Tax regulations designed to protect consumers should not apply to the buy to let sector according to The Council for Mortgage Lenders in the UK who are lobbying for tax breaks for landlords.
And given the fact thatÂ BTL sector activity seems set to rise, the Government should consider the introduction of tax breaks similar to those in Germany and France where rental losses can be offset against income. In some jurisdictions the rate of capital gains taxÂ declines over time which would be a huge incentive to many potential landlords of the future investing for their retirement.
The CMS is calling on the UK government to consider a range of changes to complement the actions taken by mortgage lenders in recent years thatÂ have allowed the market to grow. Lenders have ensure that a range of attractively priced loans have become available andÂ landlords are still able to borrow on an interest-only basis, although this should be weighed against stricter criteria in terms of yield.
The CML also has asked government to hold off from further regulation until it has reflected on the current situation in the market, in particular with regards to local landlord licensing which it is felt may deter new entrants to the BTL market.
An increase in the number of first-time house buyers appears to have slightly eased demand in the rental property market, which is turns seems to have checked the recent relentless rise in rental levels.
AsÂ the number of tenants drops, so a slowdown materialises with the average monthly rental payment in England remaining constant from May to June 2013. At Â£737 per month however, rents are still 2.6% higher than in the same month last year according to LCL, parent company of Reeds Rains.
As always of course where property is concerned, the survey found significant regional variation with half of UK regions surveyed seeing rents rise in June, topped by the East Midlands where rents rose 0.7% from May. Â The North-West and South-West also saw rental levels surging ahead at 0.5% growth.Â Compare this to the situation in Wales where average rents are down almost 2%.
The report found that overall the proportion of households in the private rented sector continues to grow and that this trend should continue for the foreseeable future. Affordability of a first time home purchase continues to be limited by low earnings and high deposit requirements plus other factors associated with compliance rules. Hence average rents are expected at least to rise in line with inflation in the coming years.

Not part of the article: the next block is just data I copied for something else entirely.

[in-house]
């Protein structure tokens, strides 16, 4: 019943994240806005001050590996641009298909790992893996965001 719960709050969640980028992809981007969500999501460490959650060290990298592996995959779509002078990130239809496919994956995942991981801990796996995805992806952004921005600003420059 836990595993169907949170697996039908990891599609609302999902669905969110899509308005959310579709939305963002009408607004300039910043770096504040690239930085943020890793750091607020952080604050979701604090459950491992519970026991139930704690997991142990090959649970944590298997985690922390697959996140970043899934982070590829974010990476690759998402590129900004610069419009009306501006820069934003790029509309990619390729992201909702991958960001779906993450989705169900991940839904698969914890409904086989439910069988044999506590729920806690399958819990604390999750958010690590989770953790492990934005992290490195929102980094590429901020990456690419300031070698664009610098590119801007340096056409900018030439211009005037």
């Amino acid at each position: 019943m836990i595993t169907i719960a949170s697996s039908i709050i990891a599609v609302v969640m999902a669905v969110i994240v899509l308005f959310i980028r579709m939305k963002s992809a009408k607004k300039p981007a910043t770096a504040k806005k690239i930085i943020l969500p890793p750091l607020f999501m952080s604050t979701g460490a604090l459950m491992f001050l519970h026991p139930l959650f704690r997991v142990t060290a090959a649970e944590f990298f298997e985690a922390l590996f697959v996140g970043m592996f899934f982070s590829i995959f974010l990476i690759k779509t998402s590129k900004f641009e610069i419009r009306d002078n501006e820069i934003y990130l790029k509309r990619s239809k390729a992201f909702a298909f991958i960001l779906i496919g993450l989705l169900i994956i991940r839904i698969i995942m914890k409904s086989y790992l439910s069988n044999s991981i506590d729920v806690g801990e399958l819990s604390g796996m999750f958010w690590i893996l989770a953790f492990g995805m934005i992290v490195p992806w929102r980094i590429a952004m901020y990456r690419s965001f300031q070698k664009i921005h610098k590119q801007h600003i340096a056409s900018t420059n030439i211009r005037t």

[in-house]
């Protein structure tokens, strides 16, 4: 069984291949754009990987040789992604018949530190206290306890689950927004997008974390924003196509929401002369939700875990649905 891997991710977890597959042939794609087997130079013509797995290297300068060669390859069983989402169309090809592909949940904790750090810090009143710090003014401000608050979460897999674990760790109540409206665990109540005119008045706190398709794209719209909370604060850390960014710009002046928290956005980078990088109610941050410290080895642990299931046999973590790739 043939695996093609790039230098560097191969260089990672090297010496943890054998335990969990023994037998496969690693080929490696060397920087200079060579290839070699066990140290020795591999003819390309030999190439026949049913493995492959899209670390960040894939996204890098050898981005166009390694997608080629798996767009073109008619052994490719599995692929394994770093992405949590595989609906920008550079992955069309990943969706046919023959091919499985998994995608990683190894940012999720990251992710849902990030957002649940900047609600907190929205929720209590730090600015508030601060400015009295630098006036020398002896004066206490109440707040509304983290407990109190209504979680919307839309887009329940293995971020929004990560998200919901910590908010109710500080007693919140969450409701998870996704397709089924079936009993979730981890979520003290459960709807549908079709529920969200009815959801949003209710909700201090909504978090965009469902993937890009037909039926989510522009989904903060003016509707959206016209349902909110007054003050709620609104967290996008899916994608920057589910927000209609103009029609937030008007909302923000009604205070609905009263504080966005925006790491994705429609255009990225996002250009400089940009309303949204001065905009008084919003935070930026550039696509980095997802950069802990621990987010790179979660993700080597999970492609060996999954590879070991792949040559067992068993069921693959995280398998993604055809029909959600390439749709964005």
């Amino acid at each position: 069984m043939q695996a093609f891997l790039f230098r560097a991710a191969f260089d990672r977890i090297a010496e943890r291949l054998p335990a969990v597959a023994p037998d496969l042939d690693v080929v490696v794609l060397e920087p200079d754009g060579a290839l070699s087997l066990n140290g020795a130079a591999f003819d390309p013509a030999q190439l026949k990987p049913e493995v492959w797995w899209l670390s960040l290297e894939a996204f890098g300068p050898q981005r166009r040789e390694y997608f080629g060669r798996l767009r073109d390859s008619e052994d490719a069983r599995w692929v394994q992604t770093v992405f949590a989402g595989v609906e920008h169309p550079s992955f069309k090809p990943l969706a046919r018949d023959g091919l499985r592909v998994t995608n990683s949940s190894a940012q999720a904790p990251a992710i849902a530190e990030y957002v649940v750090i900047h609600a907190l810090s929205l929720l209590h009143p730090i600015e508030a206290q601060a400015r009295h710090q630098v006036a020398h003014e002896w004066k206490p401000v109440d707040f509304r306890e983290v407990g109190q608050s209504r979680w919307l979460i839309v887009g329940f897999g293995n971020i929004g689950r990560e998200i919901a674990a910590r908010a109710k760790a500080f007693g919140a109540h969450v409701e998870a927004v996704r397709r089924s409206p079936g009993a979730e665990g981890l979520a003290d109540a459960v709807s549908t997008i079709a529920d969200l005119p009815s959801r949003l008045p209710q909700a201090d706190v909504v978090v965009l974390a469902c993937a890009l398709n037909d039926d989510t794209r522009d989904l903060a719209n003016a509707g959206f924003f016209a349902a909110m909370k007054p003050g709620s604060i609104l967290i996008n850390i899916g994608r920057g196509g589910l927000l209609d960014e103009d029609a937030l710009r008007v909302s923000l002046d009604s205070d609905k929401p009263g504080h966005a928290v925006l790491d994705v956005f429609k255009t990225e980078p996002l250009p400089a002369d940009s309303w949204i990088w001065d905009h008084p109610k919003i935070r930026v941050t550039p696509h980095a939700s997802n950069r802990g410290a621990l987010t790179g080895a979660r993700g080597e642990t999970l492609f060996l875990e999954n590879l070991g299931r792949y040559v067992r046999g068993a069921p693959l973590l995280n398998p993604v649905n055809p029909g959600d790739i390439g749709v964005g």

Levels of UK Home ownership are still falling whilst the numbers of people in the UK in rented accommodation is becoming correspondingly higher.
According to the latest English Housing Survey, 65% of the England’s 22 million households areÂ owner-occupied, 17% Â are socially housing whilst the remainding 17% are privately rented. And according to the survey there has actually been a drop in the overall number ofÂ owner-occupied properties since 2005. Over the same period, the number of privately rented properties has increased by more than 50% to 3.8 million.
Of particular interest is the amount of income for those in each housing category, and the proportion of that income that is spent on mortgage and rental costs. The average mortgage payment for owner-occupiers is Â£611 per month whilst social tenants paid Â£83 a week on rent. But the highest amount for accommodation is paid by private tenants who cough up an average monthly rental bill of more than Â£710.
Of interest for those that own and let their property to tenants is the situation with tenancy deposits. 70% of tenants had their deposits returned, 17% received part of their deposit back and 13% had no right to any of their money back. And one particularly interesting statistic for landlords. WhenÂ asked why tenancies had ended, more than 80% ended at the behest of the tenant, 10% ended by mutual agreement, and 9% of households were requested to leave by their landlord.
Housing charity Shelter have recently called for landlords to pay the costs of setting up tenancies through letting agents, instead of tenants. InÂ my opinion this isÂ totally unrealistic … and somewhat naive.
What do Shelter expect to happen once agents and landlords are faced with the full costs associated with a new tenancy? It doesn’t take a genius to work it out. One of two things will happen. Either their business will be put under massive financial strain which may lead to them going out of business completely, or else they will simply increase the rent to cover the charges.At the moment a range of associated costs are not charge to tenants, including checks and certificates associated with services such as gas and electric and other repairs. Tenants would be left wide open to ruthless agents who will seek to exploit administration charges, damage claims, etc. Administration fees are probably the most divisive aspect often causing major problems with fees varying widely across the UK.
Agents fees must be transparent from the start of the tenancy and tenants need to be aware of exactly how much is payable and at when. Although letting agents can be expensive, tenants can choose which letting agent to use, but they are unlikely to be a cheap option?